Orica Ltd (ASX: ORI) is considering spinning off its chemicals business. It has a third-party interest in a trade sale of the chemicals division, but the company believes that a demerger and floating of the separate company on the ASX may be best to extract value. The majority of Orica’s revenue comes from its commercial explosives, ground support and mining divisions.
This is not the first spin-off from Orica businesses. In 2010, Orica demerged from DuluxGroup Limited (ASX: DLX), the paint and garden maintenance supplies producer. DuluxGroup, with such product brand names as Dulux, British Paints, Selleys and Parchem, was a big success for shareholders, more than doubling in share price since listing.
The chemicals business includes industrial chemicals (like caustic soda), watercare and its Bronson and Jacobs subsidiary that deals in such things as dairy, food and health & personal care goods.
It would mostly be like a trading company since about 80% of revenue comes from traded chemicals. According to Orica’s half year report in May, the chemicals division contributed about 8% of total group earnings before interest and tax (EBIT).
Orica is the leading global producer of commercial explosives. Although the mining industry in Australia has slowed down, the company seems to want to stick to its core business. Some analysts estimate the separate chemicals business may be worth as much as $1 billion.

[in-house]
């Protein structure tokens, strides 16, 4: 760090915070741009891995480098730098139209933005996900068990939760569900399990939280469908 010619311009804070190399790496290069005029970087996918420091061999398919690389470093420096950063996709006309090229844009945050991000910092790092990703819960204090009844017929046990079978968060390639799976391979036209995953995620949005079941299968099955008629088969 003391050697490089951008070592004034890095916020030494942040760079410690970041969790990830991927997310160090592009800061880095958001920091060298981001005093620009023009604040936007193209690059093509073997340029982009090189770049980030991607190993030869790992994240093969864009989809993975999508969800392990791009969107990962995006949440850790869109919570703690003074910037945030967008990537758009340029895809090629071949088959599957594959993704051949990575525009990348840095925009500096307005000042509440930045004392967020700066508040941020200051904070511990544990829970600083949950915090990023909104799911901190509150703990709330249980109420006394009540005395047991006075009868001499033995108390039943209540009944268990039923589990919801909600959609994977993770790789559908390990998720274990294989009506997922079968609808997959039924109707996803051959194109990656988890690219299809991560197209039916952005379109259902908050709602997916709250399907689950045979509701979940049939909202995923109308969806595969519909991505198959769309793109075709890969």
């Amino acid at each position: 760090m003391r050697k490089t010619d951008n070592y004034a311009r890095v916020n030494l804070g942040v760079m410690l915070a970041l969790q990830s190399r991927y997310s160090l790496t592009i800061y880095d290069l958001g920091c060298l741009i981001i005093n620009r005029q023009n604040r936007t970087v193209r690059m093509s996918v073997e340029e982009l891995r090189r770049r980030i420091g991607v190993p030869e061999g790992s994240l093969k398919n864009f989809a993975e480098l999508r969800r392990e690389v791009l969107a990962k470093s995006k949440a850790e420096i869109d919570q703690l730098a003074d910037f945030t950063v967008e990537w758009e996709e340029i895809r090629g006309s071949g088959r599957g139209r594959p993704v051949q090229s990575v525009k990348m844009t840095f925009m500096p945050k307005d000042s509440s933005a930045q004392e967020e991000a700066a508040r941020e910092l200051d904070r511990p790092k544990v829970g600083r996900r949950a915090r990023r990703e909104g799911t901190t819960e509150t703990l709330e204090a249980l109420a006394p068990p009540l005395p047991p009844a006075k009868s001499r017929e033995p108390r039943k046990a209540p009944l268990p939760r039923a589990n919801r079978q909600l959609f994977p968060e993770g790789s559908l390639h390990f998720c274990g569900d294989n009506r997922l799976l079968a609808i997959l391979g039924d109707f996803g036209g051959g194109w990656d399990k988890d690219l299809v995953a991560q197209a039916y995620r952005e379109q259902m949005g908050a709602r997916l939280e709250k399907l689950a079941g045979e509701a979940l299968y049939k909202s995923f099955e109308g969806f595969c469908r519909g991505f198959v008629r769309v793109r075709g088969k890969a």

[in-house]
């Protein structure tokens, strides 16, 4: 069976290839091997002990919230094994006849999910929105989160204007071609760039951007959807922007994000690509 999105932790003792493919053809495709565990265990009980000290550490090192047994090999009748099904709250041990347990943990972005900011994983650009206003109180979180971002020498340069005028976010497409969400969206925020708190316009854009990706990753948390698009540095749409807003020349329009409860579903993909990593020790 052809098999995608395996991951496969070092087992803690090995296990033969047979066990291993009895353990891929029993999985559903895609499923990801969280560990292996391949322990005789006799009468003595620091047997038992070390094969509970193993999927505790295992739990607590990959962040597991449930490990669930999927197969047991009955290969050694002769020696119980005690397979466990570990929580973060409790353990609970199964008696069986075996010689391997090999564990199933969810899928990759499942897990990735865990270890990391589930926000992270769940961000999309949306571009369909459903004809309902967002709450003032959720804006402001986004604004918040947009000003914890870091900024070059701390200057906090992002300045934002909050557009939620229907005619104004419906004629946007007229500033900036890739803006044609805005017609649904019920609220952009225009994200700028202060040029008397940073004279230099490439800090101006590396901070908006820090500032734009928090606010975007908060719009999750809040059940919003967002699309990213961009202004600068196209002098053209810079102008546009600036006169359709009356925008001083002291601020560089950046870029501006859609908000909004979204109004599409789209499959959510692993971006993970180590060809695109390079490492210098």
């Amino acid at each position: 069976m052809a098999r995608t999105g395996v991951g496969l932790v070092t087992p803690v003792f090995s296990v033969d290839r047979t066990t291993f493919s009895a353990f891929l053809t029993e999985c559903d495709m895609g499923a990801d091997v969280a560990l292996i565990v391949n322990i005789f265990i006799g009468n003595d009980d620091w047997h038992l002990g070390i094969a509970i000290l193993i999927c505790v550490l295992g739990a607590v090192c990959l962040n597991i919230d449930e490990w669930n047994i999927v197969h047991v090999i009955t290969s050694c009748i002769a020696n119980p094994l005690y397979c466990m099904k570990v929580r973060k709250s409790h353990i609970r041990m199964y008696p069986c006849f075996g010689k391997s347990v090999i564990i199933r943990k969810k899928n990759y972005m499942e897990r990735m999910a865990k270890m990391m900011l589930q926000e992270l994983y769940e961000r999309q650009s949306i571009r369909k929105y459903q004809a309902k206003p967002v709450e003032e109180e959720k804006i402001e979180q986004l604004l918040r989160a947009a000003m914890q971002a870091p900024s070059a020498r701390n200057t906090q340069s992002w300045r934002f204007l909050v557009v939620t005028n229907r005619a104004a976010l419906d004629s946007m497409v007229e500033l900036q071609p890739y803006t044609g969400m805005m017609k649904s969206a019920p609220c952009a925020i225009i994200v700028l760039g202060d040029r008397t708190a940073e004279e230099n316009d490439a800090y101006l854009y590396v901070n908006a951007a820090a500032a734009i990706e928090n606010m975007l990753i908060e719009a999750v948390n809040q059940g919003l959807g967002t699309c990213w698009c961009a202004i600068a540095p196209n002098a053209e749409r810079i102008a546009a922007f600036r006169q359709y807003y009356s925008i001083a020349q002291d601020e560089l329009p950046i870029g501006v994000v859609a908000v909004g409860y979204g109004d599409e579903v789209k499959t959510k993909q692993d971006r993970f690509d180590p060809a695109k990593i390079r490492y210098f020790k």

Will this spin-off be as successful as DuluxGroup for investors? The chemicals business doesn’t seem to have big name brands that could draw premium prices if it listed.
Still, other recent spin-offs have been relatively beneficial to new shareholders. Packaging producer Amcor Limited (ASX: AMC) spun off Orora Ltd (ASX: ORA) last December and it is up about 24% since listing.
Also, supply-chain logistics giant Brambles Limited (ASX: BXB) demerged from its information management solutions company Recall Holdings Ltd (ASX: REC) back in December as well. Recall has gained about 20% after listing.
Spin-offs can be successful at the start for several reasons. They are usually well capitalised because the parent company wants to ensure they can successfully operate independently. Likewise, the spun-off company may be given other businesses and assets to give them a good headstart.
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